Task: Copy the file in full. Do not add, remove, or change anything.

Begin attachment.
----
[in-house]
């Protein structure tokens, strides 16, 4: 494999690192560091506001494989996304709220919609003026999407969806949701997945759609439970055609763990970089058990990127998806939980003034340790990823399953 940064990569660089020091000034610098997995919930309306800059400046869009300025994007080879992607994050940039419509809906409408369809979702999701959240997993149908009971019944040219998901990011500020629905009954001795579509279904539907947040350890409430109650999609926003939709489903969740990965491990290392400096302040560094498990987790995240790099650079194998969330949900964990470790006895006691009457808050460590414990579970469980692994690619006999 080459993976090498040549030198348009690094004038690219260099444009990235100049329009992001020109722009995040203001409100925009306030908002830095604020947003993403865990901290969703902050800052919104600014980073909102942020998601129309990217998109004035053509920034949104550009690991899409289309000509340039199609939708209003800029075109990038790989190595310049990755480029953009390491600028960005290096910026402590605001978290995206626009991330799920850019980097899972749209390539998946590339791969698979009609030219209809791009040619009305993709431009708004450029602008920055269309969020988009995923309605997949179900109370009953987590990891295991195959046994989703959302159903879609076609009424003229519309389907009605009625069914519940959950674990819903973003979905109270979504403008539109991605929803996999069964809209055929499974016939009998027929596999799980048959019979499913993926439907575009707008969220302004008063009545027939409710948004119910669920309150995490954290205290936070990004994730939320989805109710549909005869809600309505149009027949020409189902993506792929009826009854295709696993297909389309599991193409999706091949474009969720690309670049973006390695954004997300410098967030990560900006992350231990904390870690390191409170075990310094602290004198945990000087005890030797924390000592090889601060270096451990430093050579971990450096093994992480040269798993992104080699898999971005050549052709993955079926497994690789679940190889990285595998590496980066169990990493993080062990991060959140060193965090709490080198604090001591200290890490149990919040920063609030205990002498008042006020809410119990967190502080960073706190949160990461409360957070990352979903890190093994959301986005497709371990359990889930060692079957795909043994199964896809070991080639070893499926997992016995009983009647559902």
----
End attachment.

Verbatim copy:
[in-house]
């Protein structure tokens, strides 16, 4: 494999690192560091506001494989996304709220919609003026999407969806949701997945759609439970055609763990970089058990990127998806939980003034340790990823399953 940064990569660089020091000034610098997995919930309306800059400046869009300025994007080879992607994050940039419509809906409408369809979702999701959240997993149908009971019944040219998901990011500020629905009954001795579509279904539907947040350890409430109650999609926003939709489903969740990965491990290392400096302040560094498990987790995240790099650079194998969330949900964990470790006895006691009457808050460590414990579970469980692994690619006999 080459993976090498040549030198348009690094004038690219260099444009990235100049329009992001020109722009995040203001409100925009306030908002830095604020947003993403865990901290969703902050800052919104600014980073909102942020998601129309990217998109004035053509920034949104550009690991899409289309000509340039199609939708209003800029075109990038790989190595310049990755480029953009390491600028960005290096910026402590605001978290995206626009991330799920850019980097899972749209390539998946590339791969698979009609030219209809791009040619009305993709431009708004450029602008920055269309969020988009995923309605997949179900109370009953987590990891295991195959046994989703959302159903879609076609009424003229519309389907009605009625069914519940959950674990819903973003979905109270979504403008539109991605929803996999069964809209055929499974016939009998027929596999799980048959019979499913993926439907575009707008969220302004008063009545027939409710948004119910669920309150995490954290205290936070990004994730939320989805109710549909005869809600309505149009027949020409189902993506792929009826009854295709696993297909389309599991193409999706091949474009969720690309670049973006390695954004997300410098967030990560900006992350231990904390870690390191409170075990310094602290004198945990000087005890030797924390000592090889601060270096451990430093050579971990450096093994992480040269798993992104080699898999971005050549052709993955079926497994690789679940190889990285595998590496980066169990990493993080062990991060959140060193965090709490080198604090001591200290890490149990919040920063609030205990002498008042006020809410119990967190502080960073706190949160990461409360957070990352979903890190093994959301986005497709371990359990889930060692079957795909043994199964896809070991080639070893499926997992016995009983009647559902």